ARTICLE: A BC Strategy for Community Investment in the Natural Commons: Why Terminology and Bias Matter (Asset Management BC Newsletter, Winter 2020)
Note to Reader:
The Winter 2020 issue of the Asset Management BC Newsletter includes an article co-written by Kim Stephens and Tim Pringle, Partnership for Water Sustainability in BC. In the article, they describe where we have landed in crystallizing a way of thinking about ecological systems and services in an asset management context.
The point of departure for the article is this BIG IDEA: “The sustainability of core service delivery is a concern for local governments across Canada. Rather than continuing to attempt to do more with less, local governments have an opportunity to do things differently – and achieve better results – by including natural assets in asset management processes.”
 Extracted from the introduction to Integrating Natural Assets into Asset Management, A Sustainable Service Delivery Primer, 2019, a companion document to Asset Management for Sustainable Service Delivery: A BC Framework.
How Communities Decide How Much to Invest in Creekshed Restoration
“Many local governments do seem willing to take a leap of faith and venture into uncharted territory to expand the scope of asset management to encompass ecological assets,” states Kim Stephens, Partnership Executive Director.
“Putting this big idea into practice, however, requires an understanding and a re-think of terminology that is currently in use for valuation of ecological systems and services. It also requires that asset management professionals understand what such terms mean, and are aware of the bias that may be implicit in traditional terminology.
“In other words, clear and effective communication of basic concepts is a foundation piece for ultimately changing the way local governments do business.”
Terminology and Bias Matter
“Bias comes into play in one or more of three ways,” continues Tim Pringle, Chair of the Ecological Accounting Process (EAP) initiative. “First, whether one breaks the ecological system into its parts, or looks at the system as a whole. Secondly, whether the analytical focus is solely on financial values, or also takes into account social values. Finally, whether the guiding philosophy for valuation primarily is influenced by academia and scientific arguments, or by how the community uses the natural commons (stream corridor). These biases seem to persist.”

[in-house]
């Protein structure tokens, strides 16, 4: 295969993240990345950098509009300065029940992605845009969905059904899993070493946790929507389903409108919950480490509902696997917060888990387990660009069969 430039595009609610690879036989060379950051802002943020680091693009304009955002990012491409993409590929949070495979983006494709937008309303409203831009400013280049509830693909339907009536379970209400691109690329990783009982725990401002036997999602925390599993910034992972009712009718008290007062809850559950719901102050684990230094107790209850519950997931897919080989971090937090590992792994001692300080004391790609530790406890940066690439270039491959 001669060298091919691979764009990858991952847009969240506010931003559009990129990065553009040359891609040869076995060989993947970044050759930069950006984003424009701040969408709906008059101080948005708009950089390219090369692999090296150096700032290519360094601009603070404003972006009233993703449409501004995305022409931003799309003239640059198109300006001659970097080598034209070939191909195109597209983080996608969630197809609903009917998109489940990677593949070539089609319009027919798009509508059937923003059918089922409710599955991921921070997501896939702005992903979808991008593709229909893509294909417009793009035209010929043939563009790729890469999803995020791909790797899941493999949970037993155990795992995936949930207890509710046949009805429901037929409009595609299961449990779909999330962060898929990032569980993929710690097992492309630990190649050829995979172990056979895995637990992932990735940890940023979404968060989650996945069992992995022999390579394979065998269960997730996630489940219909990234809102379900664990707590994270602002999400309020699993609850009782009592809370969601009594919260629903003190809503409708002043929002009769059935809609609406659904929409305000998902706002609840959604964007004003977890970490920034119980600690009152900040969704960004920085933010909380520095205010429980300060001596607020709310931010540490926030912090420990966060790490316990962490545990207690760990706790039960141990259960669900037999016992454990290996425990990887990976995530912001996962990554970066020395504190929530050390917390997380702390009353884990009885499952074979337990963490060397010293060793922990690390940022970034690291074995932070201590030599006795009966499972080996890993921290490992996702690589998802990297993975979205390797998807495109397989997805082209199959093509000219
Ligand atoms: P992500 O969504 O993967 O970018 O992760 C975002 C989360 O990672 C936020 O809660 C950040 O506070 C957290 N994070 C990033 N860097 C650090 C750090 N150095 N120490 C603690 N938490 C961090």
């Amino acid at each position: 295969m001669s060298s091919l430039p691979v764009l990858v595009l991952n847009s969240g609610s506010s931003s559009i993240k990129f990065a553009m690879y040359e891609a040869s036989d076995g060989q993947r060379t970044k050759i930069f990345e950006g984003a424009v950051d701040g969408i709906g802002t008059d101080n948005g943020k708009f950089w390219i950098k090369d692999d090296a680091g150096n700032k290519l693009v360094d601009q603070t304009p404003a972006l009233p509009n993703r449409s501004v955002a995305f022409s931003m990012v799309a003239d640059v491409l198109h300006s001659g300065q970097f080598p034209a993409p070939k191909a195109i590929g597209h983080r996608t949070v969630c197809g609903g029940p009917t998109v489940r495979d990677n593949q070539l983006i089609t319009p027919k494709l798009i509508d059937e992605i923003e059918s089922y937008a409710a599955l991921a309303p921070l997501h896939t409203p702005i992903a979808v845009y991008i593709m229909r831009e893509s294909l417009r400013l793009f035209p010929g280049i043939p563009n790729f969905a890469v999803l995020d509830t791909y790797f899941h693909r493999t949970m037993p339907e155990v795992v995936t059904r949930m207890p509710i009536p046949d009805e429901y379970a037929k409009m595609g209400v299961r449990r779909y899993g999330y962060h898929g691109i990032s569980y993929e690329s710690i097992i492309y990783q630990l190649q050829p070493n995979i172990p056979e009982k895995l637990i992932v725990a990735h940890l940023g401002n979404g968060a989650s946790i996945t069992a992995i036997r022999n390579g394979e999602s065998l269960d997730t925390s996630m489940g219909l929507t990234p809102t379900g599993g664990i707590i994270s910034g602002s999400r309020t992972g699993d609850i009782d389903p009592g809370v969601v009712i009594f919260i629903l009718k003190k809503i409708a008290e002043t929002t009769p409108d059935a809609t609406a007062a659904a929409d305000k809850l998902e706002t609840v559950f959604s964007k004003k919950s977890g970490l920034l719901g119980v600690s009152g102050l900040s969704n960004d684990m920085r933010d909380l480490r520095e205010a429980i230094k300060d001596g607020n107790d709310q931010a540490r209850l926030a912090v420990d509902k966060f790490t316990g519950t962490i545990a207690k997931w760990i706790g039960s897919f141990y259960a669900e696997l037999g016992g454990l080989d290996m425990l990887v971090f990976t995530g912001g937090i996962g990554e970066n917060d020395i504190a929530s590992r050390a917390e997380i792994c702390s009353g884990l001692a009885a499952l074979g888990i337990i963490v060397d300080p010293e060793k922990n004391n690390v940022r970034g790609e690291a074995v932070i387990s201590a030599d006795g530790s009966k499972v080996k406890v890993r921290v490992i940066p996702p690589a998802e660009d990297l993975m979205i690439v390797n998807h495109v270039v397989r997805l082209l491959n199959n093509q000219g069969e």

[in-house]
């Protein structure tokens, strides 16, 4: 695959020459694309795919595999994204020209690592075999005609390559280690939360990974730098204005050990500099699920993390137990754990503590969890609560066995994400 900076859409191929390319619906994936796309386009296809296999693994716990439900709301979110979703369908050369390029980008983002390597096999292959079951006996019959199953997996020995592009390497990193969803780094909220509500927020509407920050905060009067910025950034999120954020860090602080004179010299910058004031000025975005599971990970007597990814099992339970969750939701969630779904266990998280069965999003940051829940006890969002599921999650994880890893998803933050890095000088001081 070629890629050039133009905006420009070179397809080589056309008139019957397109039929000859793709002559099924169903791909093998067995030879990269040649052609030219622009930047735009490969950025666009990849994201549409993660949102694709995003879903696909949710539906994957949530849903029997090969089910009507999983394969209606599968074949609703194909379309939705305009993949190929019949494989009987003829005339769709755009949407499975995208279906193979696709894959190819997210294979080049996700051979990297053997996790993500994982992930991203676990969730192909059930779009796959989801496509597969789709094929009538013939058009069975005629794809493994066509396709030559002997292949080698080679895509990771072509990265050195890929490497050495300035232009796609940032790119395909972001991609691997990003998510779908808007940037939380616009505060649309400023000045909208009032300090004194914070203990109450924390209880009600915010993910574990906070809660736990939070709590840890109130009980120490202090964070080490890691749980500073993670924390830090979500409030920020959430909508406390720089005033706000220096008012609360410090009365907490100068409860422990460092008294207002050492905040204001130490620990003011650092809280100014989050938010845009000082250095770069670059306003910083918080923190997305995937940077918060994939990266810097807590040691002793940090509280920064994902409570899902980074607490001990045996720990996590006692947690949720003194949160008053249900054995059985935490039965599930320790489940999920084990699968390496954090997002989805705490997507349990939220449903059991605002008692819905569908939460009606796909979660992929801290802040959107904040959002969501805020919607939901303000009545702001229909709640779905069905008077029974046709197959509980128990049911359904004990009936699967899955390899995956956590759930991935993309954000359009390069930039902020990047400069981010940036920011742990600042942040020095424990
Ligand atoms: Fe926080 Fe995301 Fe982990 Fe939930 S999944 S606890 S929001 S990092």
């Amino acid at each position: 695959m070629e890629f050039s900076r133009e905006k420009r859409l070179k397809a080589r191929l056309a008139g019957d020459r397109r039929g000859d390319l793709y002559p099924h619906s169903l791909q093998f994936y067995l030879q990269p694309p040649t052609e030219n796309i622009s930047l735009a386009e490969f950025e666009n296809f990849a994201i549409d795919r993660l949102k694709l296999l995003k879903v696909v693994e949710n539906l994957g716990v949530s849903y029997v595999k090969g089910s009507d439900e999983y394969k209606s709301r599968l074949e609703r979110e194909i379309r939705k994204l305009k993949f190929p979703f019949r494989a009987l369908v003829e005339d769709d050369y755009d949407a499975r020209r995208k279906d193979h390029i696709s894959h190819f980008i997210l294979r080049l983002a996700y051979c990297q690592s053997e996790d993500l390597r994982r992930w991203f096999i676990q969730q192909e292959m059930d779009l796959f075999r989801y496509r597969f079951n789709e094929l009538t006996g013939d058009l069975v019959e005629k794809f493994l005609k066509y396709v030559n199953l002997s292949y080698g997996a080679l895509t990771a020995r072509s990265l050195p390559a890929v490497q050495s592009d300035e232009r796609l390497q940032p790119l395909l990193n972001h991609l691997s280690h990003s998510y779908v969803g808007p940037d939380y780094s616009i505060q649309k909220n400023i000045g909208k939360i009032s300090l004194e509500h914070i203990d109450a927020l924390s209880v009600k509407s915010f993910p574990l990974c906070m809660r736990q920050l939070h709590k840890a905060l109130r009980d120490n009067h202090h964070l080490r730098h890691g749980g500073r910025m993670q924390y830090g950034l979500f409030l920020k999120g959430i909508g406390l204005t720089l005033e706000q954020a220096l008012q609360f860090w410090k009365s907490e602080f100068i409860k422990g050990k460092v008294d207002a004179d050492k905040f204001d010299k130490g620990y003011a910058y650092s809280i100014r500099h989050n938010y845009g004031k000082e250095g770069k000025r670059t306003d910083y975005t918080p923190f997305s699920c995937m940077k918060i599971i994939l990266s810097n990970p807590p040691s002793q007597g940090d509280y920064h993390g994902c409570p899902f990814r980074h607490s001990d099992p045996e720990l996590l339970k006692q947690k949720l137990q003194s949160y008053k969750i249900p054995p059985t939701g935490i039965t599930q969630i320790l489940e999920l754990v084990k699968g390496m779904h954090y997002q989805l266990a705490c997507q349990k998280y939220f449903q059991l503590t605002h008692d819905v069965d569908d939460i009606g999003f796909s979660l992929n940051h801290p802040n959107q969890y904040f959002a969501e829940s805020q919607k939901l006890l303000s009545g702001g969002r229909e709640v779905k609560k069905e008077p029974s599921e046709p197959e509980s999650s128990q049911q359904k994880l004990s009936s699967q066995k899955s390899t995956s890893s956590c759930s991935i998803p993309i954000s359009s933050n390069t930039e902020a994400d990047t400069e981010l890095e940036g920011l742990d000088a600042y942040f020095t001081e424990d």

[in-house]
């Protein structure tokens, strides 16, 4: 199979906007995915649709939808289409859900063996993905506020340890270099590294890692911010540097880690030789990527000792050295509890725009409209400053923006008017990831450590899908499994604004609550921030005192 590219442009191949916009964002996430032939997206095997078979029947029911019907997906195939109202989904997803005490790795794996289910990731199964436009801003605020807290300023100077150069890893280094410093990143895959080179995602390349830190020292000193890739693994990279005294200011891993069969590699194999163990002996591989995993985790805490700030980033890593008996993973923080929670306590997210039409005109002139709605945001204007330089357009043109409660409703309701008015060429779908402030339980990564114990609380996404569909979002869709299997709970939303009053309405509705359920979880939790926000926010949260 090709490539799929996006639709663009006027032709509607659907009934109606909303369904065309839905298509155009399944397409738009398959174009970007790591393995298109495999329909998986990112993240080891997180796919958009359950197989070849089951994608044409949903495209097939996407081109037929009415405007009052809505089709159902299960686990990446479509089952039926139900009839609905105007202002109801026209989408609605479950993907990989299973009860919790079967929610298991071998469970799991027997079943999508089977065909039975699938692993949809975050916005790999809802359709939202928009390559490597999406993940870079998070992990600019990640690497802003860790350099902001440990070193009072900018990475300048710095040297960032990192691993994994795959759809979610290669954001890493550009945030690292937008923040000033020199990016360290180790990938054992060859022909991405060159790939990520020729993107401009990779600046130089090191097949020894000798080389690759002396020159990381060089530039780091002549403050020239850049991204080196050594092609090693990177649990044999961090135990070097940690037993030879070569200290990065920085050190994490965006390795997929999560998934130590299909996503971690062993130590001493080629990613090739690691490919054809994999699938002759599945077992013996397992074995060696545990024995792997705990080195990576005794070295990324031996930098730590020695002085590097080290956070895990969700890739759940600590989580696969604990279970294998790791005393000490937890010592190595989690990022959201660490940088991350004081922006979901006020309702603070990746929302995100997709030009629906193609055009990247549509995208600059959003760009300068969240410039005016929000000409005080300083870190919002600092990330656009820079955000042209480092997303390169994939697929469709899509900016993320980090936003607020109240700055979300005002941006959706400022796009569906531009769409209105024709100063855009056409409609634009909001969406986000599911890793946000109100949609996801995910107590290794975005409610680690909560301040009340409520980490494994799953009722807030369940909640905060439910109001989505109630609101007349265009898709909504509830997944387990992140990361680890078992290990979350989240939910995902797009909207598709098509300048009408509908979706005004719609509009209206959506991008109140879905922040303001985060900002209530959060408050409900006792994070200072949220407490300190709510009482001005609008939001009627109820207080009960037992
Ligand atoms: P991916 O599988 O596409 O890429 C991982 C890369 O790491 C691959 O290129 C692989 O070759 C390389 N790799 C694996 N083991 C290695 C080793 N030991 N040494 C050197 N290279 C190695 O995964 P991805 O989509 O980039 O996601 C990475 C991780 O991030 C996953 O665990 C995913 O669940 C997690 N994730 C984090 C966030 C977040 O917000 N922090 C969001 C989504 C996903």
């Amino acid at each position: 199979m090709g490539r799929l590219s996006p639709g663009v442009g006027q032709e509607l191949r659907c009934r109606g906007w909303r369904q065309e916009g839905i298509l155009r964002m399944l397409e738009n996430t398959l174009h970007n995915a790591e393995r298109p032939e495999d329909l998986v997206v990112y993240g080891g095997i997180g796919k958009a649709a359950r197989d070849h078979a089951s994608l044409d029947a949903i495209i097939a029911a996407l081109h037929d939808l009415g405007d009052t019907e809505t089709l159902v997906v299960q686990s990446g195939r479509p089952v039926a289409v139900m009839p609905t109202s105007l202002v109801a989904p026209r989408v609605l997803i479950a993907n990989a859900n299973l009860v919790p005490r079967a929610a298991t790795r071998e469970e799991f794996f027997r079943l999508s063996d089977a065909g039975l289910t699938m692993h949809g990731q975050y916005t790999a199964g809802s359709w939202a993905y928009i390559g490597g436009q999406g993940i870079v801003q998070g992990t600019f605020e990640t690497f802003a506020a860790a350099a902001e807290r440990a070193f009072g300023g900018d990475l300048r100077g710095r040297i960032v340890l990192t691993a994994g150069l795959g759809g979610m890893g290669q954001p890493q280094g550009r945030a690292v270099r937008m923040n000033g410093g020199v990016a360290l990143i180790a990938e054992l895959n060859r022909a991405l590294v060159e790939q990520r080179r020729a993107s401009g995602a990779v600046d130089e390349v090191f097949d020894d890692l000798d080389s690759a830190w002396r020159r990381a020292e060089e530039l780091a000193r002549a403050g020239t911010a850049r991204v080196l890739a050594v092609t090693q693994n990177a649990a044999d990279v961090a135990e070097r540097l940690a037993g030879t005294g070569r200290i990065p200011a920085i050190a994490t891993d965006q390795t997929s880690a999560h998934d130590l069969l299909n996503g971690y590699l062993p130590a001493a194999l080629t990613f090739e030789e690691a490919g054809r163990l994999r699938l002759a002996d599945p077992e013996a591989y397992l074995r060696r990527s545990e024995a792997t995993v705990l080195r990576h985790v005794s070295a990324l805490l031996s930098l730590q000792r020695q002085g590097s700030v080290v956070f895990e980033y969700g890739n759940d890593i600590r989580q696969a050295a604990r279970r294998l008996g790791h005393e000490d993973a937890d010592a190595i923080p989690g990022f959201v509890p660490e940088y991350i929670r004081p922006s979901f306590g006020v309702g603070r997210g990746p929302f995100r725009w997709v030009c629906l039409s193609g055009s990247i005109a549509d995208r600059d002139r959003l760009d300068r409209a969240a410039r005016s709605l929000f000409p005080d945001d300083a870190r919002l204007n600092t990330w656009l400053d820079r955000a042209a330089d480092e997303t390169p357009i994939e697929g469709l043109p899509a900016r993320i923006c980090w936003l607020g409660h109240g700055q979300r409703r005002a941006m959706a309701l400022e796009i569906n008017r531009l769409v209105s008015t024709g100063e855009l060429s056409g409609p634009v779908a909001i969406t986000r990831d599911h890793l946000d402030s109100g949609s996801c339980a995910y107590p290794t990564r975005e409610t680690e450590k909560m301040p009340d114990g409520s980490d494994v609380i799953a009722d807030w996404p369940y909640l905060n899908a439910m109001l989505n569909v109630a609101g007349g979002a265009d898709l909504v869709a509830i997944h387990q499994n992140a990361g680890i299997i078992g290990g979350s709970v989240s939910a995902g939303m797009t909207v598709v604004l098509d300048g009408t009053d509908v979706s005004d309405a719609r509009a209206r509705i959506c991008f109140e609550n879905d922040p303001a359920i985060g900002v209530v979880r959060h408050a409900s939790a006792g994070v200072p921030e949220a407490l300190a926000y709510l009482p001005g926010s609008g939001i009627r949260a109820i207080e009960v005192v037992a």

“Through a series of demonstration applications, the EAP initiative is helping to change the language that we use in the local government and stewardship sectors to describe and value ecological systems and services they provided. In particular, EAP has introduced three types of ‘commons’ – natural, constructed and institutional.”
An Eco-Terminology Framework
“Along the way, and as our understanding has grown, the terminology that describes the EAP methodology and metrics has evolved. First of all, some concepts and terms are missing from the ecological systems and services lexicon. Secondly, we all benefit by using a common language to communicate among local government departments and within our communities.
“Thus, an outcome of EAP evolution is the identification of an eco-terminology framework that is appropriate and relevant to municipal asset management.”
To Learn More:
Download a copy A BC Strategy for Community Investment in the Natural Commons: Why Terminology and Bias Matter to read the complete article and gain an understanding of the concepts and definitions that have evolved through the EAP experience.
After that, read this article posted on the Green Infrastructure community-of-interest: A PROPERLY FUNCTIONING ‘NATURAL COMMONS’ SUPPORTS A PACKAGE OF ECOLOGICAL SERVICES: Ecological Accounting Process, EAP, is a pragmatic ‘made in British Columbia’ approach to financial valuation of the ecological services supplied by a stream